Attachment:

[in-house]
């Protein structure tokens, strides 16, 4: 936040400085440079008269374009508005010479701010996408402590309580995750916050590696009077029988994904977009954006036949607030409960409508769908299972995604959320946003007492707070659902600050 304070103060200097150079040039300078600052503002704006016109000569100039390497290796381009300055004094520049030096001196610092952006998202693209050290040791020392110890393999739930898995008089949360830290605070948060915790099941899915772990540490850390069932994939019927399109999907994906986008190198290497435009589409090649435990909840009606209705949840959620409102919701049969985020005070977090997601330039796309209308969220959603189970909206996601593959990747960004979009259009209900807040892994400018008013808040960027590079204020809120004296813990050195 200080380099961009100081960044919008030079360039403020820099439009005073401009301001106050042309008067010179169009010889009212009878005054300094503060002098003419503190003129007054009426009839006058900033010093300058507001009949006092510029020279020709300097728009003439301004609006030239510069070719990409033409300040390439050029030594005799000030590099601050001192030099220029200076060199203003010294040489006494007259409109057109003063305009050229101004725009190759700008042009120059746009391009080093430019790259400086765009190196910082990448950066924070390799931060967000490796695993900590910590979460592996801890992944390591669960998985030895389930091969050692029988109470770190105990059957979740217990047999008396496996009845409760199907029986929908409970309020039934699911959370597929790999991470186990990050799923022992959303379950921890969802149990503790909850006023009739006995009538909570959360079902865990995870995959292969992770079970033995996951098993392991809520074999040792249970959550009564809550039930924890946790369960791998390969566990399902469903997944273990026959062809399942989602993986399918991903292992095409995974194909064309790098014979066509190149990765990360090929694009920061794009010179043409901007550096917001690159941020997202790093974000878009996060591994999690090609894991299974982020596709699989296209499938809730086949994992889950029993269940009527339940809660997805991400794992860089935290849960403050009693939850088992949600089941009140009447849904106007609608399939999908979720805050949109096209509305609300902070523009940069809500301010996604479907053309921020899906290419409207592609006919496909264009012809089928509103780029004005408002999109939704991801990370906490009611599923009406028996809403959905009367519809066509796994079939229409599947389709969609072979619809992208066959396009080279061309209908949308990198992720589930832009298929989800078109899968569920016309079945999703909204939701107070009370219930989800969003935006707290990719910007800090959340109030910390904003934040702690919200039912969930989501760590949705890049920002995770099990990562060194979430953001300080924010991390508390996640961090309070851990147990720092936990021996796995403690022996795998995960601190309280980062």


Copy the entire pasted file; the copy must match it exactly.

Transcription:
[in-house]
């Protein structure tokens, strides 16, 4: 936040400085440079008269374009508005010479701010996408402590309580995750916050590696009077029988994904977009954006036949607030409960409508769908299972995604959320946003007492707070659902600050 304070103060200097150079040039300078600052503002704006016109000569100039390497290796381009300055004094520049030096001196610092952006998202693209050290040791020392110890393999739930898995008089949360830290605070948060915790099941899915772990540490850390069932994939019927399109999907994906986008190198290497435009589409090649435990909840009606209705949840959620409102919701049969985020005070977090997601330039796309209308969220959603189970909206996601593959990747960004979009259009209900807040892994400018008013808040960027590079204020809120004296813990050195 200080380099961009100081960044919008030079360039403020820099439009005073401009301001106050042309008067010179169009010889009212009878005054300094503060002098003419503190003129007054009426009839006058900033010093300058507001009949006092510029020279020709300097728009003439301004609006030239510069070719990409033409300040390439050029030594005799000030590099601050001192030099220029200076060199203003010294040489006494007259409109057109003063305009050229101004725009190759700008042009120059746009391009080093430019790259400086765009190196910082990448950066924070390799931060967000490796695993900590910590979460592996801890992944390591669960998985030895389930091969050692029988109470770190105990059957979740217990047999008396496996009845409760199907029986929908409970309020039934699911959370597929790999991470186990990050799923022992959303379950921890969802149990503790909850006023009739006995009538909570959360079902865990995870995959292969992770079970033995996951098993392991809520074999040792249970959550009564809550039930924890946790369960791998390969566990399902469903997944273990026959062809399942989602993986399918991903292992095409995974194909064309790098014979066509190149990765990360090929694009920061794009010179043409901007550096917001690159941020997202790093974000878009996060591994999690090609894991299974982020596709699989296209499938809730086949994992889950029993269940009527339940809660997805991400794992860089935290849960403050009693939850088992949600089941009140009447849904106007609608399939999908979720805050949109096209509305609300902070523009940069809500301010996604479907053309921020899906290419409207592609006919496909264009012809089928509103780029004005408002999109939704991801990370906490009611599923009406028996809403959905009367519809066509796994079939229409599947389709969609072979619809992208066959396009080279061309209908949308990198992720589930832009298929989800078109899968569920016309079945999703909204939701107070009370219930989800969003935006707290990719910007800090959340109030910390904003934040702690919200039912969930989501760590949705890049920002995770099990990562060194979430953001300080924010991390508390996640961090309070851990147990720092936990021996796995403690022996795998995960601190309280980062």